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The Bobb hearing: A consideration

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I thought Bobb dodged and weaved during his hearing. He gave a little on the hardest of the hard-right conservatives, but he’s still ardently anti-abortion; and he hid his real views about Mueller behind curtains of “I haven’t studied the issue enough” vagueness.

We still don’t know if he’ll permit Trump to fire Mueller. We still don’t know if he’ll allow the American people to read the unexpurgated Mueller report—not edited, not redacted, but the whole enchilada. And he still hasn’t said whether he believes it’s impossible for Trump to obstruct justice. Left unsaid were the absolute assurances that Elliot Richardson gave the public when he was being considered as Nixon’s A.G. Where Richardson resigned after the Saturday Night Massacre, Barr might sit firm as Trump continues to ride roughshod over the law.

Barr is folksy. He’s an Attorney-General straight out of Central Casting. He doesn’t seem threatening. He says reasonable things: He changed his mind about drug sentencing over the last 30 years and now favors a kinder, gentler approach to sentencing—whatever that means. He’s still not willing to admit there’s racial disparity in indicting and sentencing, but at least he didn’t appear as hostile to minorities as he has in the past.

I didn’t hear any of the Senators question him about same-sex marriage and LGBTQ equality. I wish they had. Barr has a troubling record of making hostile statements about sexual minorities. In the 1990s, he made shockingly overt religious arguments calling on the government to impose “a transcendent moral order with objective standards of right and wrong that… flows from God’s eternal law.”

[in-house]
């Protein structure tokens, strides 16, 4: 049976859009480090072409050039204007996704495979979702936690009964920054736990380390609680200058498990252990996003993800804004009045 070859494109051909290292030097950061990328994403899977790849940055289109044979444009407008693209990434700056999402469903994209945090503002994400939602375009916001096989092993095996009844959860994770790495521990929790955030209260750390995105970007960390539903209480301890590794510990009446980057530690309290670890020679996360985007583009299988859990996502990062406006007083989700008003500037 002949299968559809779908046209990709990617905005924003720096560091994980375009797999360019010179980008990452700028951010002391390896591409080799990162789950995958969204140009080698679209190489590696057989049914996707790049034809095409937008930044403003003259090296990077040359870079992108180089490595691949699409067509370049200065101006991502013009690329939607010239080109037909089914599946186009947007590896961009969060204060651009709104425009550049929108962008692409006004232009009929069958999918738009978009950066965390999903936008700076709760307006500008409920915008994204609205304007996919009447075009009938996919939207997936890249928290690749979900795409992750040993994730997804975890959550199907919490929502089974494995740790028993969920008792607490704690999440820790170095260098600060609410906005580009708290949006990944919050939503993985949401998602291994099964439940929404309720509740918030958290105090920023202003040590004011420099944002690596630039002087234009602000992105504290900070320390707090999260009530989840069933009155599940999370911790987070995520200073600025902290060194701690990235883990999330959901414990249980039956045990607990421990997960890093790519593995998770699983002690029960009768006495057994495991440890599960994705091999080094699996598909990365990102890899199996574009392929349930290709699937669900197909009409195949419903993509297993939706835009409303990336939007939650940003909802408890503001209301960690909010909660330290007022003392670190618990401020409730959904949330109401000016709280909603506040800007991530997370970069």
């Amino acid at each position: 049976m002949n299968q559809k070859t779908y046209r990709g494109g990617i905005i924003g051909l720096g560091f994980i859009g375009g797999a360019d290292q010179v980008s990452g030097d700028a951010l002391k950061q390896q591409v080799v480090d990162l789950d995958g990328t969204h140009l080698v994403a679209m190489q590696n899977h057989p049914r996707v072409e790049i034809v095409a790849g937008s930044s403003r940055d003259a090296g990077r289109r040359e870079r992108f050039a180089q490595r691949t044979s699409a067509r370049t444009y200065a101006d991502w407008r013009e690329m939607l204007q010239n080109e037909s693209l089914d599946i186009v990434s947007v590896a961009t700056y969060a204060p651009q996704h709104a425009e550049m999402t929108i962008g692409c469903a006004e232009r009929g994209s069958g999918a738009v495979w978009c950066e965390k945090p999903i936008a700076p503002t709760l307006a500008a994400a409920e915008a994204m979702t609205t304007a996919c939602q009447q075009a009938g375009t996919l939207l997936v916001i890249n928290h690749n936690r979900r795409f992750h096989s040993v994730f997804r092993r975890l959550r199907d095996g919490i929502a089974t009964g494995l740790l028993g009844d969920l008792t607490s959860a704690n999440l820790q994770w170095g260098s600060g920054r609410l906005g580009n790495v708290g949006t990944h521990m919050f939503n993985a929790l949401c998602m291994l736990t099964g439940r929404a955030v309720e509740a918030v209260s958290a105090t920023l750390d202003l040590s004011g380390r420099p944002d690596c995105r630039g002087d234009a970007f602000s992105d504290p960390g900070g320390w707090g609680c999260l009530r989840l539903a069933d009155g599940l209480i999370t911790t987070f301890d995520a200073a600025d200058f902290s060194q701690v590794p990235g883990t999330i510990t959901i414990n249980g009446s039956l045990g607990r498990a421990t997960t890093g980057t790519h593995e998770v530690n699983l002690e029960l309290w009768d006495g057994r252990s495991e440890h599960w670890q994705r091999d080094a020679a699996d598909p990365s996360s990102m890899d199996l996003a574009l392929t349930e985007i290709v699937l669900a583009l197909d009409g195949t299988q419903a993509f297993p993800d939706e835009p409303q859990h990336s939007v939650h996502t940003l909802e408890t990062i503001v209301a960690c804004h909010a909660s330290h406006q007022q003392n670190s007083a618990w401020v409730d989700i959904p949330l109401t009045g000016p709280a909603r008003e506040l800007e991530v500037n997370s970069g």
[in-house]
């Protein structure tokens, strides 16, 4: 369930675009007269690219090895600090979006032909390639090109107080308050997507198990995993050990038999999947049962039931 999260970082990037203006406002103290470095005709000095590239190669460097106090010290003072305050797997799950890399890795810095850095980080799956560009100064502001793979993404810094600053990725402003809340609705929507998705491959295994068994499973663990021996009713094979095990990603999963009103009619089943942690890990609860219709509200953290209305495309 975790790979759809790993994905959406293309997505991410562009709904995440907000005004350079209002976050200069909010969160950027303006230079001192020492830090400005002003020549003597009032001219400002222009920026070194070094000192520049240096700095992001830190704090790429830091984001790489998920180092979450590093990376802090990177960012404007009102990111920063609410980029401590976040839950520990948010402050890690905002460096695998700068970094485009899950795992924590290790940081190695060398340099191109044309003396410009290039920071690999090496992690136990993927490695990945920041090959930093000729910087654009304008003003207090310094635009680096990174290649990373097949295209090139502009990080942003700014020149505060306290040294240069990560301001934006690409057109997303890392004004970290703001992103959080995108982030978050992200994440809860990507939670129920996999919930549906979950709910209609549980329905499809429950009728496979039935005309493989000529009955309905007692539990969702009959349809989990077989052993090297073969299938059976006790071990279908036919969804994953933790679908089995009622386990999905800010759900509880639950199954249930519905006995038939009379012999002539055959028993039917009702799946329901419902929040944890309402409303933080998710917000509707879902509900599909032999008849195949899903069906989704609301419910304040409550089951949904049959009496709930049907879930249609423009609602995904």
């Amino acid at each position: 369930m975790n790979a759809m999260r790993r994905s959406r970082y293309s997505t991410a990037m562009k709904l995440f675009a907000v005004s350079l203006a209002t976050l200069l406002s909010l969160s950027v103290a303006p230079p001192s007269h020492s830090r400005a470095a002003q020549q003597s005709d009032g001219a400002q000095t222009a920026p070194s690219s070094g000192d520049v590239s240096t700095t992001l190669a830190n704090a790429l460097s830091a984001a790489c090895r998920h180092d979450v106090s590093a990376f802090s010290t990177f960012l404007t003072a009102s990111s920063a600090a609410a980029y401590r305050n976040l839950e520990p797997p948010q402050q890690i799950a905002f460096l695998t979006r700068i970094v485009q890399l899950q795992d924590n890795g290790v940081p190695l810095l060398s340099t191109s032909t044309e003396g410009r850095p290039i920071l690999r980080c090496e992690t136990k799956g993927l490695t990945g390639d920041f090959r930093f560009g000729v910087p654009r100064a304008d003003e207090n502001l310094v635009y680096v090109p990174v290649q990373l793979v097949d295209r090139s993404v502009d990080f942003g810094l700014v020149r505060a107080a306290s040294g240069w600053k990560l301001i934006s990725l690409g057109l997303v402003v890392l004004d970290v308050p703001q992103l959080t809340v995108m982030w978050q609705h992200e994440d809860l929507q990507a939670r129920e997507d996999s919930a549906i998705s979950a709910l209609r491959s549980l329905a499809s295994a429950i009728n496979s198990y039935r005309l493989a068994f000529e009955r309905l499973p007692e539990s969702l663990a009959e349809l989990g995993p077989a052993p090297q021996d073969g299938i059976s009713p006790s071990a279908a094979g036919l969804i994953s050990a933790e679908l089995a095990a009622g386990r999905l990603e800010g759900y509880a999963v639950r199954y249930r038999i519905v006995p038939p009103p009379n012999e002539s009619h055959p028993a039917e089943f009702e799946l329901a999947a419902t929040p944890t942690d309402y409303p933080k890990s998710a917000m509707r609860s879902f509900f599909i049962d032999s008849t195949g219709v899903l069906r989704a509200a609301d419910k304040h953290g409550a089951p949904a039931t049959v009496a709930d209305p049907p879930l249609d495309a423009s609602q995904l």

He called on the government to subsidize Catholic education (Barr is Catholic) to “restrain sexual immorality.” These phrases—“God’s eternal law, transcendent moral order, restrain sexual morality”—are, of course, the standard bullshit dog whistles for extreme homophobes. The arch-conservative Texas Senator, John Cornyn, asked Barr a weird question: Did he (Barr) believe his Roman Catholicism precluded him from holding high government office? Even Barr seemed jarred by such a strange inquiry, the answer to which could only be, “Of course not.” Cornyn explained that the reason he’d asked the question was because “some people” have suggested Catholics not be allowed to have jurisprudential power because their faithfulness to the Constitution may be compromised by their religious beliefs, and/or the official views of the Vatican.

Let me associate myself with those who question the ability of extreme Catholic officials in the justice system to be fair. I think it’s obvious that Catholic Supreme Court Justices, like the late Scalia, and the currently serving Thomas and Alito, allow their religious beliefs to influence their decisions in women’s rights and LGBTQ rights. I am not reassured that Barr will be a competent, fair Attorney General, because his rightwing views are backed up by Catholic beliefs that are distinctly undemocratic.

The Republicans who questioned Barr seemed bored to be there. They had a single objective: protect their president. Ask Barr softball questions so that he could present himself as warm and fuzzy. No one of them overtly attacked Mueller, although several could barely hide their hostility towards him and his investigation. Altogether, Republicans were just as we expected them to be: less interested in the rule of law, more interested in shielding a president they privately know to be amoral and unfit, but of whom they are afraid.

I was surprised that, in her first round, Kamala Harris avoided questions about Trump, Russia and Mueller. Her questions about drug enforcement and private prisons were spot on (and I didn’t think Barr did a very good job in answering her). Perhaps Kamala made a deal with other Democrats, like Blumenthal, Durbin and Feinstein, that they’d cover the Mueller waterfront, while she explored other territory.

Barr will be approved. He made enough conciliatory sounds to assure that. Now, he’s going to have to live up to his word. If he collaborates with Trump doing anything punitive to Mueller, there will be hell to pay. If Barr tries to smother the Mueller Report, in any way, shape or form, there will be hell to pay. He should have recused himself, in view of his past statements that were so hostile to Mueller, but he didn’t. Now, he’s under one of the biggest searchlights in America. We’ll be watching his every move.

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